Deaf voters find way to polls as Senegal grapples with political crisisThu, 07 Mar 2024 09:29:29 GMT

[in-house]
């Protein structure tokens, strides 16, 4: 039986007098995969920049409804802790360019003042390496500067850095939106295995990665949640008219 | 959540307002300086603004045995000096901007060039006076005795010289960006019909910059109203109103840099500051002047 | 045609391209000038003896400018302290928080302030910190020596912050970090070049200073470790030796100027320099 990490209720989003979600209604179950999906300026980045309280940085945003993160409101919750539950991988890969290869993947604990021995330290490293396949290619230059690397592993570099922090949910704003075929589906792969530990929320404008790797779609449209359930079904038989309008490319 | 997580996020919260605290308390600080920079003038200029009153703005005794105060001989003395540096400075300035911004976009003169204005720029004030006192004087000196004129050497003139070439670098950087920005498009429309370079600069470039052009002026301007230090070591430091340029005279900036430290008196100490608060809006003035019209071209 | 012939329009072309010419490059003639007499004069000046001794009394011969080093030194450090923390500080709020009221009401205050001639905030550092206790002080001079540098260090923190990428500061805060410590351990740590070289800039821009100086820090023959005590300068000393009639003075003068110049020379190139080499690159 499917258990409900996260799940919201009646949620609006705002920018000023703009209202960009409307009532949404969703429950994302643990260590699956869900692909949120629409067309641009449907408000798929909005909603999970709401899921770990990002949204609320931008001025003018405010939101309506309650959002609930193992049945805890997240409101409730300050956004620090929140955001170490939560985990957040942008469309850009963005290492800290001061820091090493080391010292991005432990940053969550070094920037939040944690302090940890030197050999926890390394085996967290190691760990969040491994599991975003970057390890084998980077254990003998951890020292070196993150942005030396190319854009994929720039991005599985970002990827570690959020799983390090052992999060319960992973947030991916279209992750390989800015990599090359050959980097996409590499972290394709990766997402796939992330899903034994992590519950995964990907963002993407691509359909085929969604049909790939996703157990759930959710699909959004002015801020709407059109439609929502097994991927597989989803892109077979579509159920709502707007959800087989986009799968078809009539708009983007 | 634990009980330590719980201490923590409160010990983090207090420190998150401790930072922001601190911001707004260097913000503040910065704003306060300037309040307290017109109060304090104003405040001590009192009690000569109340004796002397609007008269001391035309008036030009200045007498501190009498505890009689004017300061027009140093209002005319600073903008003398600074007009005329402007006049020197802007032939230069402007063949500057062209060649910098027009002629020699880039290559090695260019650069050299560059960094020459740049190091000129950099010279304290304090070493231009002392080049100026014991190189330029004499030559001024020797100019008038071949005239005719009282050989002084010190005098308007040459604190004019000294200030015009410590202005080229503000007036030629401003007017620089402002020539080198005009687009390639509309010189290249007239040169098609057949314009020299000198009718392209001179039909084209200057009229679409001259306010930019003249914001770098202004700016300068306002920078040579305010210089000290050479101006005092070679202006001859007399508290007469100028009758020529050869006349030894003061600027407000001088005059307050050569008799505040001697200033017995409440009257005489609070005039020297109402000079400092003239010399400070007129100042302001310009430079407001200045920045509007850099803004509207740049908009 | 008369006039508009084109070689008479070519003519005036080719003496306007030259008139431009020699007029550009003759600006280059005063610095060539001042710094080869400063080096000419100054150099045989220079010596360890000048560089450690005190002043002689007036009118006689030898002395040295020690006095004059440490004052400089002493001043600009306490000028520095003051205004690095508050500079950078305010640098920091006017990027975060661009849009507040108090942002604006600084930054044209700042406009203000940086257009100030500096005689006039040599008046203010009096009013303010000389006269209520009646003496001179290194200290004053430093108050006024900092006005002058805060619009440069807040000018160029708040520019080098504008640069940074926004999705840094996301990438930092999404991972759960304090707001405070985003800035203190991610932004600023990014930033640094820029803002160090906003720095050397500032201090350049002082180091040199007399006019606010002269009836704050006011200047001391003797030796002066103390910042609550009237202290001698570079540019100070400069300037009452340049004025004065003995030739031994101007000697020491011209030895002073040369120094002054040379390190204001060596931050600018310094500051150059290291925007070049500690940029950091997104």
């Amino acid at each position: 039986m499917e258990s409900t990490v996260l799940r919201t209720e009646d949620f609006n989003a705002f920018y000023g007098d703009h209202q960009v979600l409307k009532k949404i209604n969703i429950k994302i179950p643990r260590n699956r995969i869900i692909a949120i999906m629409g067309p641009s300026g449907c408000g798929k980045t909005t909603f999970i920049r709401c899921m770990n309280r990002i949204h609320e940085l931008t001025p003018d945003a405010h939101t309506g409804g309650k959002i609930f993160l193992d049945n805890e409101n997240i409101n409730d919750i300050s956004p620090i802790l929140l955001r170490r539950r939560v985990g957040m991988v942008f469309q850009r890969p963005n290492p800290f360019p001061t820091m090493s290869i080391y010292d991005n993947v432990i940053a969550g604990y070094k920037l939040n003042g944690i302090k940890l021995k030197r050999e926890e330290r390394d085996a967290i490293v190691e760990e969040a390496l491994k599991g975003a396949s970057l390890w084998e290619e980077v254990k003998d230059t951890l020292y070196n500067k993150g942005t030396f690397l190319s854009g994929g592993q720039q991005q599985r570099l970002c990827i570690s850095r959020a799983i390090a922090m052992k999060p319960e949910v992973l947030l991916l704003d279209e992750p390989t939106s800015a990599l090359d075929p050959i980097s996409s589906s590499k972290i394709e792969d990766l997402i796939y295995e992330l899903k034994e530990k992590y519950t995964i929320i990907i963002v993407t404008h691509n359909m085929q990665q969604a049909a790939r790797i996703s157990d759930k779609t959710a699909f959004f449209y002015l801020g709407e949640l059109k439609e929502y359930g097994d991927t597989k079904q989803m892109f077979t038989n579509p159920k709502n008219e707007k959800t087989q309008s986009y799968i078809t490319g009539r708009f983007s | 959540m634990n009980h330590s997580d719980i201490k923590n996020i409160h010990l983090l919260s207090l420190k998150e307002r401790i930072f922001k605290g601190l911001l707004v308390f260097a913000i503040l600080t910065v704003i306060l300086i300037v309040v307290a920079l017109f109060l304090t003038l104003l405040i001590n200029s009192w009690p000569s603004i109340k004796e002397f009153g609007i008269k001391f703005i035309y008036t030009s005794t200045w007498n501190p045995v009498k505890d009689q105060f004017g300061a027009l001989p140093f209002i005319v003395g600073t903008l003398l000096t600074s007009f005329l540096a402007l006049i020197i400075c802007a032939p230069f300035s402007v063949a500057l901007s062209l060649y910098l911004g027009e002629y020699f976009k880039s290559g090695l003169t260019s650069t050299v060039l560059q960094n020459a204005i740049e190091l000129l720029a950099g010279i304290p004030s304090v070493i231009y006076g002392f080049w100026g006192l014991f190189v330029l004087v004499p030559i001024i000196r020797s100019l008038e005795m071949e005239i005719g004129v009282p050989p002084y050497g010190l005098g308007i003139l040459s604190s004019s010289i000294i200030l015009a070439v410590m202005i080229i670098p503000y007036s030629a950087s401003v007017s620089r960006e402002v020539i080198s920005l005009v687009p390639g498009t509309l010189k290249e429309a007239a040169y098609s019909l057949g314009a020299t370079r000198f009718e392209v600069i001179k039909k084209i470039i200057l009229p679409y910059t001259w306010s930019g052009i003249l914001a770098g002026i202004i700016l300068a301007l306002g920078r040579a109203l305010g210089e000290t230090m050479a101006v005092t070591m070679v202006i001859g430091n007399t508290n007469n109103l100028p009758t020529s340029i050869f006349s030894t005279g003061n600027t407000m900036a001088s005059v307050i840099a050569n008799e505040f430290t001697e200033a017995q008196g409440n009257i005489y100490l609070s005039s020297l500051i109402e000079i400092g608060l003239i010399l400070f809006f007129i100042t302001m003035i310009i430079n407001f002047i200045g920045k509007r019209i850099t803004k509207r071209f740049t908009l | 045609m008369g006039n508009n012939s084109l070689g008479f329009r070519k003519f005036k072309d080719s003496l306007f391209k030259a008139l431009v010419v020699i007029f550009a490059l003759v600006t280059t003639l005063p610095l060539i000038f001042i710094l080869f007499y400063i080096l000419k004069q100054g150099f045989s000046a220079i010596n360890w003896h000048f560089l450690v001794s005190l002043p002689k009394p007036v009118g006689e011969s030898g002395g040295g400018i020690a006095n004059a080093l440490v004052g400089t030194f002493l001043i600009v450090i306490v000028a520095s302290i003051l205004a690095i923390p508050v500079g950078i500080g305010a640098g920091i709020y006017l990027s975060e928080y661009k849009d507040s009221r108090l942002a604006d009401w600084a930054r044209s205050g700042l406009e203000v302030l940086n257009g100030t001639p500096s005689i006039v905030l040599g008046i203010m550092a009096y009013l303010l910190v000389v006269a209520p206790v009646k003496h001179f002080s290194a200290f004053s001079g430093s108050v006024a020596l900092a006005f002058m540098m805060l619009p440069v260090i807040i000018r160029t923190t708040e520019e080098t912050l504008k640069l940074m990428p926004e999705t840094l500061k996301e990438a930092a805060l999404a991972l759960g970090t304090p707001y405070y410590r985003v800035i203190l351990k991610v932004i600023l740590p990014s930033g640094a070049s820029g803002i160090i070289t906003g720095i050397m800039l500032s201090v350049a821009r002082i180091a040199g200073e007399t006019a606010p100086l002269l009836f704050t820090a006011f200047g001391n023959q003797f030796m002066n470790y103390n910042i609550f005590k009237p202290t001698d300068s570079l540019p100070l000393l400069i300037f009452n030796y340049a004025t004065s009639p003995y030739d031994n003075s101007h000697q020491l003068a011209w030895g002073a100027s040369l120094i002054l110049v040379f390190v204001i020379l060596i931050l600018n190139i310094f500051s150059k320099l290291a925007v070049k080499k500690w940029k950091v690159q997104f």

Like many in Senegal’s isolated deaf community, 52-year-old Mame Massar Faye has always struggled to vote by himself. “It was often complicated,” he explained to AFP through a sign language interpreter, “because each time I had to ask for help”.”I didn’t even understand certain terms” relating to the voting process, he signed.But stepping into the bright sunshine outside a municipal building in the central city of Thies, Faye is beaming.As the West African nation grapples with crisis after the presidential poll was delayed, many in the deaf community are preparing to vote with the help of a new list of electoral sign language terms. Senegal does not have a uniform sign language, with the community using a mix of local, Arabic and American Sign Language (ASL), according to Alioune Sow, the president of the national federation of organisations for deaf people (FNOSS).As a result, some concepts relating to the voting process are not commonly used or understood.A standardised list of 105 terms in Senegalese sign language ranging from “ballot paper” and “polling station” to “the universal declaration of human rights” has been developed by the NGO International Foundation for Electoral Systems (IFES) in collaboration with local groups.For the first time in the run up to a Senegalese presidential poll, deaf voters will share a common vocabulary to discuss politics and learn what to do when election day comes around.Faye has just taken part in a workshop teaching the list of terms, which he says will finally allow him to vote on his own.- ‘Can’t get information’ –Collecting accurate data on Senegal’s deaf community is challenging, but Sow said they made up roughly two percent of the population in 2022.A large proportion are cut off from voting either because they don’t know what to do on election day, or because of a lack of interpreters in municipal offices or polling stations.  “Many need to be trained to understand how to vote,” signed Faye, who is a tailor and president of Thies’s deaf association.”Information is often shared on TV and radio without an interpreter, so deaf people can’t get information”.The exclusion is compounded by the fact that many are not sent to school, meaning they cannot read campaign material or voting instructions.IFES –- an international NGO working to strengthen electoral systems and increase participation — developed the electoral sign vocabulary in 2022 with funding from USAID.Ahead of the presidential election, it has already run two workshops in the southern city of Ziguinchor and one in Saint-Louis in the north.In a dimly lit room in Thies, a group of around 30 attendees sat intently watching the explanations for each sign, starting with basic terms such as “election” and “voting secrecy”.”Universal suffrage,” signed one of the workshop’s interpreters, gesturing putting a ballot paper in a box before making a rolling motion with his hands.”This means that everyone has the right to vote, whether you’re a man, a woman, or if you’re deaf, if you’re over 18 then you have the right to vote,” he signed to the crowd.The interpreters explained that you could only cast your ballot once, that there were multiple political parties in Senegal and even touched on the postponement of the presidential poll.Participants were then invited to simulate election day, with a few enthusiastic attendees hiding behind a curtain to practice voting in secret.- ‘That’s their voice’ –”Thanks to this training course, I can now vote on my own without having to ask other people for explanations,” signed Fatoumata Sy, 30, adding she had previously been reliant on family members.But for many in Senegal’s deaf community, the barriers to social inclusion start at home.”Some of these parents have no hope for the future, for tomorrow, for their child,” said Anne-Marie Diouf Marone, 45, one of the workshop’s interpreters and the director of a school for deaf children.”So these children are there in their family where they are completely ignored,” she added.”The fight is to get these deaf people active, to include them in all the activities we are carrying out in this country, to be able to freely choose their president too. That’s their voice,” she said.The body that organises Senegal’s elections has begun adopting the new sign vocabulary in its voter education campaigns.”Often it was just the hearing people who had the information,” Faye signed.”Now we’re part of it too. We’re part of society”.